The Reformation of Manners refers to several religious movements throughout history where leaders urged a realignment between daily living practices and the scriptures. In his Sermon 52, 1762, John Wesley preached Reformation of Manners as a shunning of wickedness and return to holiness (“Who will rise up with me against the wicked?”).

Wesley called the true Church to hold their themselves to a higher standard. There were the “light of the world,” that “city upon a hill,” and the world was (still is) watching:

Accordingly, this ought to be the constant care and endeavour of all those who are united together in these kingdoms . . . [T]hey are united together for this very end, to oppose the devil and all his works, and to wage war against the world and the flesh, his constant and faithful allies. But do they, in fact, answer the end of their union? Are all who style themselves ‘members of the Church . . . heartily engaged in opposing the works of the devil, and fighting against the world and the flesh? Alas! We cannot say this. So far from it, that a great part, I fear the greater part of them, are themselves the world, — the people that know not God to any saving purpose; are indulging, day by day, instead of ‘mortifying the flesh, with its affections and desires;’ and doing, themselves, those works of the devil, which they are peculiarly engaged to destroy.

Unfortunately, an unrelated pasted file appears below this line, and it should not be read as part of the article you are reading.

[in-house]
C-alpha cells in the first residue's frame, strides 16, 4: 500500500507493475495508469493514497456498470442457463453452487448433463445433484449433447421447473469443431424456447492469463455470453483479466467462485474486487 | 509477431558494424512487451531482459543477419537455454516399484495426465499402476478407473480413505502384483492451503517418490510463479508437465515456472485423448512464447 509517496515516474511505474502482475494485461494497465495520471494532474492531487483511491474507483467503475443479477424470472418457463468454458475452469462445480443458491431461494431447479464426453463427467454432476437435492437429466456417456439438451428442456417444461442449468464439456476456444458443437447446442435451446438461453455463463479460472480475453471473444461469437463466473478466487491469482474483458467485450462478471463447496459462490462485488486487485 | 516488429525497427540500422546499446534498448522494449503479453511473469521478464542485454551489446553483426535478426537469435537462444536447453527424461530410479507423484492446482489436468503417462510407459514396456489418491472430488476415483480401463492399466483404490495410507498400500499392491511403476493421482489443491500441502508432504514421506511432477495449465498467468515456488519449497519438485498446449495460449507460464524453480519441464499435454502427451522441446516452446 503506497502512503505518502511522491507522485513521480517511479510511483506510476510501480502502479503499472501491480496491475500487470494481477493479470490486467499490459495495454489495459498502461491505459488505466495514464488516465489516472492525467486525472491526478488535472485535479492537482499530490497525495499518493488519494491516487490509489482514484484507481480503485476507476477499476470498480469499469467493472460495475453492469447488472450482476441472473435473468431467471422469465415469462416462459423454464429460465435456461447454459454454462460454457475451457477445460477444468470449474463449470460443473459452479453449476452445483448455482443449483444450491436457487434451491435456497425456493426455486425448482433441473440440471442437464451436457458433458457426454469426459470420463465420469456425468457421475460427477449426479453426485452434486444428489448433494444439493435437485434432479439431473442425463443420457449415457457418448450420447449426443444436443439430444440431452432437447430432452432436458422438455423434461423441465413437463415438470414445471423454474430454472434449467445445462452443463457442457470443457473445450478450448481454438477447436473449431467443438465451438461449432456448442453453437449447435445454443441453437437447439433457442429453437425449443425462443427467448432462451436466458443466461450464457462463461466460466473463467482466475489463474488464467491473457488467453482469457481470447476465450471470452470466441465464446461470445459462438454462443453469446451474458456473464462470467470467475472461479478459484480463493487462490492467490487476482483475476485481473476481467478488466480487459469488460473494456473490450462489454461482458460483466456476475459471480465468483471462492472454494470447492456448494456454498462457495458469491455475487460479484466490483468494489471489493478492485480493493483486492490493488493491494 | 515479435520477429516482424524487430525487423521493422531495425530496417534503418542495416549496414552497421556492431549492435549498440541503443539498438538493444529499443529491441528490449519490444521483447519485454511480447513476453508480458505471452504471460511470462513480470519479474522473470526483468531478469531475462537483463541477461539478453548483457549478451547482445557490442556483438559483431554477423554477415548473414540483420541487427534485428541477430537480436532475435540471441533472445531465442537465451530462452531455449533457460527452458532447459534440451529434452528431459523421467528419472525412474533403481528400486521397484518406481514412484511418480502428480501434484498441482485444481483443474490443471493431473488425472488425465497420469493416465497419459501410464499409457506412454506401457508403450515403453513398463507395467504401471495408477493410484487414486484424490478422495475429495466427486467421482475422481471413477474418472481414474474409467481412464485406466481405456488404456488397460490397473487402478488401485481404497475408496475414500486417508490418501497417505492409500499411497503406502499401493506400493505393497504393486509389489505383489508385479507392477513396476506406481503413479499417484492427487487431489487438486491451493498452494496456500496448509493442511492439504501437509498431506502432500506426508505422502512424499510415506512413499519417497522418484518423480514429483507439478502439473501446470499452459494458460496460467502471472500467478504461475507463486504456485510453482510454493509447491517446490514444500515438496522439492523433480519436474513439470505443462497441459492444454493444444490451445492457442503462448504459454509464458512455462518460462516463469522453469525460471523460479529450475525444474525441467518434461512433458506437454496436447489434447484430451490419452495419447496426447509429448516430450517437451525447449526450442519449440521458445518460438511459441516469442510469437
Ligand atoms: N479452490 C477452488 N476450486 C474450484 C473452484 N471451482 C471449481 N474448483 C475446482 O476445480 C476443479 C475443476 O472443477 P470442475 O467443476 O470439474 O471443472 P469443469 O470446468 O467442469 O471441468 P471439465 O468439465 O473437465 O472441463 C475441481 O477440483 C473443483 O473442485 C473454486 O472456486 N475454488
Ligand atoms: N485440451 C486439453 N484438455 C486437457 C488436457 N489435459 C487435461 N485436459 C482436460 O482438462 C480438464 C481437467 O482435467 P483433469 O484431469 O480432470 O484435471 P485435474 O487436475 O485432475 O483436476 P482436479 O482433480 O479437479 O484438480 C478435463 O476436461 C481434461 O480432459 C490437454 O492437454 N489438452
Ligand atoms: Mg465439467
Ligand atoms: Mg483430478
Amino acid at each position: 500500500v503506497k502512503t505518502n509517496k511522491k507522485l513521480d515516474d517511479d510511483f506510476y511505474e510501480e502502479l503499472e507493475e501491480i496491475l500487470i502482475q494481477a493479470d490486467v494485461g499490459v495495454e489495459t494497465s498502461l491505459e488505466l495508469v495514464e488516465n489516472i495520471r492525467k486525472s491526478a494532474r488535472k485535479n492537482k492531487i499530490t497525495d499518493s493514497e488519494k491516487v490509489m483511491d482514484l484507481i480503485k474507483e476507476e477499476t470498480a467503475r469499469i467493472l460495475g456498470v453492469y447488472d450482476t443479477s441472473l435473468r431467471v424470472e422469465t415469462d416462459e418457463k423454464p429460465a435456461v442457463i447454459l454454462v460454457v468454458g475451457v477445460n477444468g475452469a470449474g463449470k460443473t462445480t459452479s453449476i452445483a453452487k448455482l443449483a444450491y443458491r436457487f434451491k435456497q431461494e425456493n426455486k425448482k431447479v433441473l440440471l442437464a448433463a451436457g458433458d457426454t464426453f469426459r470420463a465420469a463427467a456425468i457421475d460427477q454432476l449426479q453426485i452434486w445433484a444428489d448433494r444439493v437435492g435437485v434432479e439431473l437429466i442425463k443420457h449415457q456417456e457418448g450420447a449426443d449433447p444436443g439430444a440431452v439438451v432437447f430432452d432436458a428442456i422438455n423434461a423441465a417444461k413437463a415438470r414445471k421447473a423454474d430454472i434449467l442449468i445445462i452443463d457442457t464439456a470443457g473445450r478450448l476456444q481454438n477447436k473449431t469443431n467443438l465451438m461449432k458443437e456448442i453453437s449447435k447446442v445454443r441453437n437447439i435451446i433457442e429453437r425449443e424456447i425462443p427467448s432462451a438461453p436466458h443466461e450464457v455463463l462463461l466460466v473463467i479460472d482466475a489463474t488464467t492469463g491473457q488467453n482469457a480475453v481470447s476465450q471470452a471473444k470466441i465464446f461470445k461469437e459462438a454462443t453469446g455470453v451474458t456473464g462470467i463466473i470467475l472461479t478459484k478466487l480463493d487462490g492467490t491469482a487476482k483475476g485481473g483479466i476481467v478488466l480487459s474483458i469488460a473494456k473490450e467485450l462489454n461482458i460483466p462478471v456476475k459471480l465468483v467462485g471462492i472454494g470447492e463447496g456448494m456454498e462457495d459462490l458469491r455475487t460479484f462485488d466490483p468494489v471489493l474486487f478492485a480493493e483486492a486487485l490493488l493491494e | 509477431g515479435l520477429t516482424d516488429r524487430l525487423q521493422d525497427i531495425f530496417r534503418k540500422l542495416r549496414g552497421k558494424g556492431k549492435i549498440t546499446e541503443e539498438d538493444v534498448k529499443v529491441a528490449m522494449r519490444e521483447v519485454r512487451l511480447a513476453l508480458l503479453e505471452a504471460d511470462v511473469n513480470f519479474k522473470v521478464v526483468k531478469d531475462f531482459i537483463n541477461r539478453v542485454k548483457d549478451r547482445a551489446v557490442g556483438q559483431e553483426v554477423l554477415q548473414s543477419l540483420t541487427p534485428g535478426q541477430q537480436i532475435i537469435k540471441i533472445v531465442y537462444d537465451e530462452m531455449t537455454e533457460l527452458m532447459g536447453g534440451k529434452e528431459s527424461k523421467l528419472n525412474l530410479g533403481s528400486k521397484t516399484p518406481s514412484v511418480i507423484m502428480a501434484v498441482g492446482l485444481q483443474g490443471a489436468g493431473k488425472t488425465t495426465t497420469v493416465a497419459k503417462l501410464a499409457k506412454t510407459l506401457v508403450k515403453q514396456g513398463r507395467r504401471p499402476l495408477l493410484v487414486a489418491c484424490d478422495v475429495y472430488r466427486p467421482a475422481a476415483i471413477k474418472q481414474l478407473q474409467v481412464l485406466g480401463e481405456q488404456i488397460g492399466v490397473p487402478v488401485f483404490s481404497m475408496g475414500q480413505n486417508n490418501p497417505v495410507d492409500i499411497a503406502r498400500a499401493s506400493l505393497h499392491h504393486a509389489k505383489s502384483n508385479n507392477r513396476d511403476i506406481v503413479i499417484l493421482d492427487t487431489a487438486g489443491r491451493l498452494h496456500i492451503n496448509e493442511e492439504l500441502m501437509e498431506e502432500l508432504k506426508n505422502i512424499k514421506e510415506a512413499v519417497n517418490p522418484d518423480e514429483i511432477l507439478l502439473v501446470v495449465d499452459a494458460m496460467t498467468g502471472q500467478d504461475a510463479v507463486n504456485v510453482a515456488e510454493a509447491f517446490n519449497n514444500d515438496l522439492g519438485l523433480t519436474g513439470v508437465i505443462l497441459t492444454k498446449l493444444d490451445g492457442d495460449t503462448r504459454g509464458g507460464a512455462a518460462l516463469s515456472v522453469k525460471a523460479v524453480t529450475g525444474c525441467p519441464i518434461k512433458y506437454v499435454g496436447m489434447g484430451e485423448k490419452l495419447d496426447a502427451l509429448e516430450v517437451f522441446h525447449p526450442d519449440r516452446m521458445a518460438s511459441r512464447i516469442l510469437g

There is, therefore, still need, even in this Christian county…of some to ‘rise up against the wicked,’ and join together ‘against the evil doers.’ Nay, there was never more need than there is at this day, for them “that fear the Lord to speak often together” on this very head, how they may ‘lift up a standard against the iniquity’ which overflows the land. There is abundant cause for all the servants of God to join together against the works of the devil; with united hearts and counsels and endeavours to make a stand for God, and to repress, as much as in them lies, these ‘floods of ungodliness.’

Wesley termed this call to holiness the “Reformation of Manners.” Over the next hundred years, more Christian “agitators” followed in Wesley’s footsteps, preaching holiness “without which no man shall see the Lord.” Those men argued that holy living required not only personal holiness, but social holiness.